Environment and Statecraft The Strategy of Environmental Treaty-Making
List price: $36.95
30 day, 100% satisfaction guarantee
If an item you ordered from TextbookRush does not meet your expectations due to an error on our part, simply fill out a return request and then return it by mail within 30 days of ordering it for a full refund of item cost.
Learn more about our returns policy
Description: Environmental problems like global climate change and stratospheric ozone depletion can only be remedied if states cooperate with one another. But sovereign states usually care only about their own interests. So states must somehow restructure the incentives to make cooperation pay. This is what treaties are meant to do. A few treaties, such as the Montreal Protocol on Substances that Deplete the Ozone Layer, succeed. Most, however, fail to alter the state behaviour appreciably. This book develops a theory that explains both the successes and the failures. In particular, the book explains when treaties are needed, why some work better than others, and how treaty design can be improved. The best treaties strategically manipulate the incentives states have to exploit the environment, and the theory developed in this book shows how treaties can do this. The theory integrates a number of disciplines, including economics, political science, international law, negotiation analysis, and game theory. It also offers a coherent and consistent approach. The essential assumption is that treaties be self-enforcing-that is, individually rational, collectively rational, and fair. The book applies the theory to a number of environmental problems. It provides information on more than three hundred treaties, and analyses a number of case studies in detail. These include depletion of the ozone layer, whaling, pollution of the Rhine, acid rain, over-fishing, pollution of the oceans, and global climate change. The essential lesson of the book is that treaties should not just tell countries what to do. Treaties must make it in the interests of countries to behave differently. That is, they must restructure the underlying game. Most importantly, they must create incentives for states to participate in a treaty and for parties to comply.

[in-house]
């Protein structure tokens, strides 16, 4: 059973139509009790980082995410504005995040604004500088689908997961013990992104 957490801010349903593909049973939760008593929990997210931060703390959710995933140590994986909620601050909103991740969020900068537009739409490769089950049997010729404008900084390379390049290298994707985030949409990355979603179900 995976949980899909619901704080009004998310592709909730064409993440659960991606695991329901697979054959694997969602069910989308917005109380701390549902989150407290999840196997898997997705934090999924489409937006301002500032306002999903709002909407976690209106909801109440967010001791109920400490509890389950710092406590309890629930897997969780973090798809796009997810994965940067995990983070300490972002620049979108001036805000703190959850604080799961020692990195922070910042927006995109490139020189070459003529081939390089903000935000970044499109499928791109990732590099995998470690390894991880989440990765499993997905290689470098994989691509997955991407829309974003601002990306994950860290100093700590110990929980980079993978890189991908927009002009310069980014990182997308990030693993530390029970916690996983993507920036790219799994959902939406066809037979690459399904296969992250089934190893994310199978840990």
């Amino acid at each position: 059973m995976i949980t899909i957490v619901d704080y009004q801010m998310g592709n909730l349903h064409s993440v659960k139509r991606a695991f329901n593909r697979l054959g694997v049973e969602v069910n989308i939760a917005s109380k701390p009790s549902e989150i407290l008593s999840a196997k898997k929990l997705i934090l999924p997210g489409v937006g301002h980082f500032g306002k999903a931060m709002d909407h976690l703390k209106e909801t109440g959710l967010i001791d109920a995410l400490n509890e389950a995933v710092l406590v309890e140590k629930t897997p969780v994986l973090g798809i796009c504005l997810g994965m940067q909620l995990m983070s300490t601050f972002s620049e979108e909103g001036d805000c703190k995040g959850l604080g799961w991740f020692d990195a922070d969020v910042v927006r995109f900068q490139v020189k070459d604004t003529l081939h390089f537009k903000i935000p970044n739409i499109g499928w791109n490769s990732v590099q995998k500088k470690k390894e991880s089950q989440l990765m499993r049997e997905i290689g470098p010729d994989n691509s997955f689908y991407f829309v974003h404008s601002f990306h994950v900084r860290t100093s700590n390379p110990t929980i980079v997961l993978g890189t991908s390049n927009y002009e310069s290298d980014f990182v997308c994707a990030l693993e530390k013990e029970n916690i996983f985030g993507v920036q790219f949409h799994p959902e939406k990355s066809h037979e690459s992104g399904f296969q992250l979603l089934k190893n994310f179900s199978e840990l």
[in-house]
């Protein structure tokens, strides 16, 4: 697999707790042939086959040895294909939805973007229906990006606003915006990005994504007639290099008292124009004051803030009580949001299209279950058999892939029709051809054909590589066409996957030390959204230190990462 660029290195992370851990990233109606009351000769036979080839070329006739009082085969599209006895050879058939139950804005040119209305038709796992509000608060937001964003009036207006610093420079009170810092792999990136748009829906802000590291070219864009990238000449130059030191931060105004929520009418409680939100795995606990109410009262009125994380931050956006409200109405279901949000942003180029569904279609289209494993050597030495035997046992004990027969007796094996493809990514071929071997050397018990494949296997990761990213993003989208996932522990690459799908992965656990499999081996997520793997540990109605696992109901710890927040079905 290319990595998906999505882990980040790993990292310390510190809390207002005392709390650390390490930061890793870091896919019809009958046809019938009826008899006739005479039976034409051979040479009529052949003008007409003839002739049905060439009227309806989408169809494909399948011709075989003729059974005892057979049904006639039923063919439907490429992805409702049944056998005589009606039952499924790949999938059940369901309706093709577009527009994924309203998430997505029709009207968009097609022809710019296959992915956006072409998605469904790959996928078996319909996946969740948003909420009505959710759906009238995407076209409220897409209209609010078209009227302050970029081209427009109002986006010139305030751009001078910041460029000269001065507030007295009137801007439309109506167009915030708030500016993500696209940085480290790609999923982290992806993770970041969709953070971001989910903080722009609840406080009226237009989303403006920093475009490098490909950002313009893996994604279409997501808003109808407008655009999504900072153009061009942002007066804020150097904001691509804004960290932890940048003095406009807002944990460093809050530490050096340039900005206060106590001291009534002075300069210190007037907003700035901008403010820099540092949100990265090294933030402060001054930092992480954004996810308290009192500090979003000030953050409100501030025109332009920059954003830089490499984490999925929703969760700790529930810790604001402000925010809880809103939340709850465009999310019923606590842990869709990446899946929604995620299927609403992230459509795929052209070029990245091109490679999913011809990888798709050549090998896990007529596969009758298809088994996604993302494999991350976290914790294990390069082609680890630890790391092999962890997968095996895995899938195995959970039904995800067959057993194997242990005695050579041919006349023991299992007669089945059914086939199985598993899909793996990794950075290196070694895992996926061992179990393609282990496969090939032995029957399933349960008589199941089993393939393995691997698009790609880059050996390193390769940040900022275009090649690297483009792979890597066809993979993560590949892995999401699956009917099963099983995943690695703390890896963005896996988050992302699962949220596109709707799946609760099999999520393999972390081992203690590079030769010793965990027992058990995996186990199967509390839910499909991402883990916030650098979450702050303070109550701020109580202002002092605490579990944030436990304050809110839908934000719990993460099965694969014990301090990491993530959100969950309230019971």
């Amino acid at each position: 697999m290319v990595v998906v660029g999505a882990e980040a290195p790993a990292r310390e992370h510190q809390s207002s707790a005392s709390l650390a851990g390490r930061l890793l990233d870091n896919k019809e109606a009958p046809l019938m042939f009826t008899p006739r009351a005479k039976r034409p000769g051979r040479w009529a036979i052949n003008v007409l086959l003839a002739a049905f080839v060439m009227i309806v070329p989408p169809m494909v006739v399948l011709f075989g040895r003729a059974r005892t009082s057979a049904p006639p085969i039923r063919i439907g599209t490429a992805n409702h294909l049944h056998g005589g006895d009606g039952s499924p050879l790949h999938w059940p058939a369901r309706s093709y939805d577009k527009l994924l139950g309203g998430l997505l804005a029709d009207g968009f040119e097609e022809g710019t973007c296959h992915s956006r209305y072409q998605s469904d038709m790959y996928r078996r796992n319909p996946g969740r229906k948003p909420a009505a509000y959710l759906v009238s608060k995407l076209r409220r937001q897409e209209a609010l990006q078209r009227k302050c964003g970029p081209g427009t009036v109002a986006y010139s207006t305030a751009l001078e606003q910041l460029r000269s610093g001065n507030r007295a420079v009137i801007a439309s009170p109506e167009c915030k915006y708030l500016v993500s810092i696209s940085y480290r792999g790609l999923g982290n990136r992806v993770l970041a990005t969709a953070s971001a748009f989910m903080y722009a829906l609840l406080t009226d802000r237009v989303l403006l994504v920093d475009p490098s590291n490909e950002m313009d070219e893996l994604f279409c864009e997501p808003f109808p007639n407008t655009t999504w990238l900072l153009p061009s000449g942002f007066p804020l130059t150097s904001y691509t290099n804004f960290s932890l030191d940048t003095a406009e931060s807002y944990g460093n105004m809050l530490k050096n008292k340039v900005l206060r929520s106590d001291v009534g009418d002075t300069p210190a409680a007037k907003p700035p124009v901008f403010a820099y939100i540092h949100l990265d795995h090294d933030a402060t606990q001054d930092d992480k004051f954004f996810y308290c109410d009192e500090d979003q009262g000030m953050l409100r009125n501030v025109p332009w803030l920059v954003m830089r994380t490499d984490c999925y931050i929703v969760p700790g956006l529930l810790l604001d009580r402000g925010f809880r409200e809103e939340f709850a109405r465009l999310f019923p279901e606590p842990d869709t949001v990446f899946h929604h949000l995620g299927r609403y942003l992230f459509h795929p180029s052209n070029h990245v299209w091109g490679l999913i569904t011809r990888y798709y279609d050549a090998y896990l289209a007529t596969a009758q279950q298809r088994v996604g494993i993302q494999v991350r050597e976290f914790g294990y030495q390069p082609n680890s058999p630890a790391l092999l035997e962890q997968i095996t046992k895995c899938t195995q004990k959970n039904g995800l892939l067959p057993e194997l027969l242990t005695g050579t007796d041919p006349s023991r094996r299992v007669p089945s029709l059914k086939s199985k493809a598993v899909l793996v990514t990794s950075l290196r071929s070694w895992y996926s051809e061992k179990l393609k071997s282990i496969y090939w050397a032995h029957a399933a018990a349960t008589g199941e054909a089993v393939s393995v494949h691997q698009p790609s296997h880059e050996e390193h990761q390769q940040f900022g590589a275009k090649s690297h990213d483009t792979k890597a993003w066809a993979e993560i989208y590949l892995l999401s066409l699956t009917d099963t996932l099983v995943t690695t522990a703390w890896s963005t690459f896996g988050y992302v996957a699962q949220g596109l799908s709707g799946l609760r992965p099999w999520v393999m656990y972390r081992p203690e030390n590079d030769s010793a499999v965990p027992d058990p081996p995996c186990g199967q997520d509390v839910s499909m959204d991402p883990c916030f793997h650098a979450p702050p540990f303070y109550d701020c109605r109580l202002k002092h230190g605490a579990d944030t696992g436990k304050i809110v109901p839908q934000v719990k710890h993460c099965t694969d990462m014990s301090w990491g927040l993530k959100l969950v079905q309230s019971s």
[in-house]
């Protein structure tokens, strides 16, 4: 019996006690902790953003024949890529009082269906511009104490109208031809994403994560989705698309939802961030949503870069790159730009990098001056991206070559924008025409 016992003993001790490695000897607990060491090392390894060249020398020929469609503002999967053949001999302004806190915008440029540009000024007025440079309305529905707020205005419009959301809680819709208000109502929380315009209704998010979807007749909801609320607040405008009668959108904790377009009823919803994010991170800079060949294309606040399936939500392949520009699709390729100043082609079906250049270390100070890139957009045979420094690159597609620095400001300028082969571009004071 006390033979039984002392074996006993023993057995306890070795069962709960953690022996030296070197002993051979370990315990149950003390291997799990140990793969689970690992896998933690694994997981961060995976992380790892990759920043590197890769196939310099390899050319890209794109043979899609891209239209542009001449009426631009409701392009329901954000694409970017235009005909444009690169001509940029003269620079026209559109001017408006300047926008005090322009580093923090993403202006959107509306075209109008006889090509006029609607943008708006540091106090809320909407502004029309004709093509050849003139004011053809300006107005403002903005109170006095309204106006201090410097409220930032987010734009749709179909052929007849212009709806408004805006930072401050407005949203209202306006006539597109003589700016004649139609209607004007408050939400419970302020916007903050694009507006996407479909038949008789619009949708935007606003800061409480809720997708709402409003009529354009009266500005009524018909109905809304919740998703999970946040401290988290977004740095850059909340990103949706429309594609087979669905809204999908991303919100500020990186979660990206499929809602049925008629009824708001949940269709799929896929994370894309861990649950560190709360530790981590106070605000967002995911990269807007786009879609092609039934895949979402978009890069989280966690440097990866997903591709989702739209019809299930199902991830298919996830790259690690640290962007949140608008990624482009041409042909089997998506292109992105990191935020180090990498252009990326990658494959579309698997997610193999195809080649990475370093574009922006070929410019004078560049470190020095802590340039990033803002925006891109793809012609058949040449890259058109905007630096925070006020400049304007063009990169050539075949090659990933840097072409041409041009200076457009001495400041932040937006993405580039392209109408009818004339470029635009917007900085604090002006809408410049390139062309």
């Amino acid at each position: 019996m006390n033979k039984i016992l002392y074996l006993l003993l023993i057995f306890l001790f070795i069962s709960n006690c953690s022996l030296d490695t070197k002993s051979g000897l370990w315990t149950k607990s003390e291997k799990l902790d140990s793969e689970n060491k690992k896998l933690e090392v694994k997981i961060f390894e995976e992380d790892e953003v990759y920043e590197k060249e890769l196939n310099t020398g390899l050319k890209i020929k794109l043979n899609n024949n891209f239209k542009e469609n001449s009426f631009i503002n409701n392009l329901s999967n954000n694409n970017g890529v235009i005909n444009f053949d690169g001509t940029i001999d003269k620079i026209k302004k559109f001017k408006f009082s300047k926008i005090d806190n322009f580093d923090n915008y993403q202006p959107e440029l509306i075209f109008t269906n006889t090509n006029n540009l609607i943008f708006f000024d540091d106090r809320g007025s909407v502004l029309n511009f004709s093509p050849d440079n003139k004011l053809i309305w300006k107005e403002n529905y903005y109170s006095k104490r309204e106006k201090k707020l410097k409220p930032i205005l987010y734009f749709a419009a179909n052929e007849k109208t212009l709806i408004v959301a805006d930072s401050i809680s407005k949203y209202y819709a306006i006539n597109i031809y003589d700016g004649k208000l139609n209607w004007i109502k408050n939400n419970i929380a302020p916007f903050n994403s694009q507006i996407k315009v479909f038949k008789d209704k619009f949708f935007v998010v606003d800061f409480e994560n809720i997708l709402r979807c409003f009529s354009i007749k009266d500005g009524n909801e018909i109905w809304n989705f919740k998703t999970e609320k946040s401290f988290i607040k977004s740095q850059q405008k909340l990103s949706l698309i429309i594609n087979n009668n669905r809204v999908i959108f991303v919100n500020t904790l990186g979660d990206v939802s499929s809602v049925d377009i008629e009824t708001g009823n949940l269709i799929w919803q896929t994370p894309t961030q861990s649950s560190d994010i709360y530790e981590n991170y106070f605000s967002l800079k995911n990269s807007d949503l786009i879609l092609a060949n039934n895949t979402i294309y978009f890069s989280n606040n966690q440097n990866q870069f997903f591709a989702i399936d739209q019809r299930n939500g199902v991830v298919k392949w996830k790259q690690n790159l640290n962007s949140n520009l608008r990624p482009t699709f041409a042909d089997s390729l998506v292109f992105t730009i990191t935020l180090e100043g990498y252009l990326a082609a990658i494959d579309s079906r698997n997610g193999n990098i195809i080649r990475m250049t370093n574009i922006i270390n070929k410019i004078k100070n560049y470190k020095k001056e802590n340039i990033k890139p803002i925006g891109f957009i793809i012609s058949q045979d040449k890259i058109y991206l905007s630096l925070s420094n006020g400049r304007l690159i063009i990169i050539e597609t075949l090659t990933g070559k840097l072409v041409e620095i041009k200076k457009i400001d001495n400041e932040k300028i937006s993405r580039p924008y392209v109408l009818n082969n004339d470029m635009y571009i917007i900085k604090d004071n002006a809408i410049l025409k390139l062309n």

Rush Rewards U
You have reached 400 XP and carrot coins. That is the daily max!
Limited time offer:
Get the first one free!
All the information you need in one place! Each Study Brief is a summary of one specific subject; facts, figures, and explanations to help you learn faster.
List price: $36.95
Copyright year: 2005
Publisher: Oxford University Press, Incorporated
Publication date: 1/5/2006
Size: 6.50" wide x 9.25" long x 1.00" tall
|List of Figures|
|List of Tables|
|Preface and Acknowledgments|
|The North Pacific Fur Seal Treaty and the Theory of International Cooperation|
|Transnational Cooperation Dilemmas|
|Games with Multiple Equilibria|
|Customary Rights and Responsibilities|
|International Environmental Agreements|
|The Treaty Participation Game|
|The Montreal Protocol|
|Compliance and the Strategy of Reciprocity|
|The Depth and Breadth of International Cooperation|
|Trade Leakage and Trade Linkage|
|The Side Payments Game|
|Global Climate Change and the Kyoto Protocol|
|Afterword to the Paperback Edition on Global Climate Change and the Kyoto Protocol|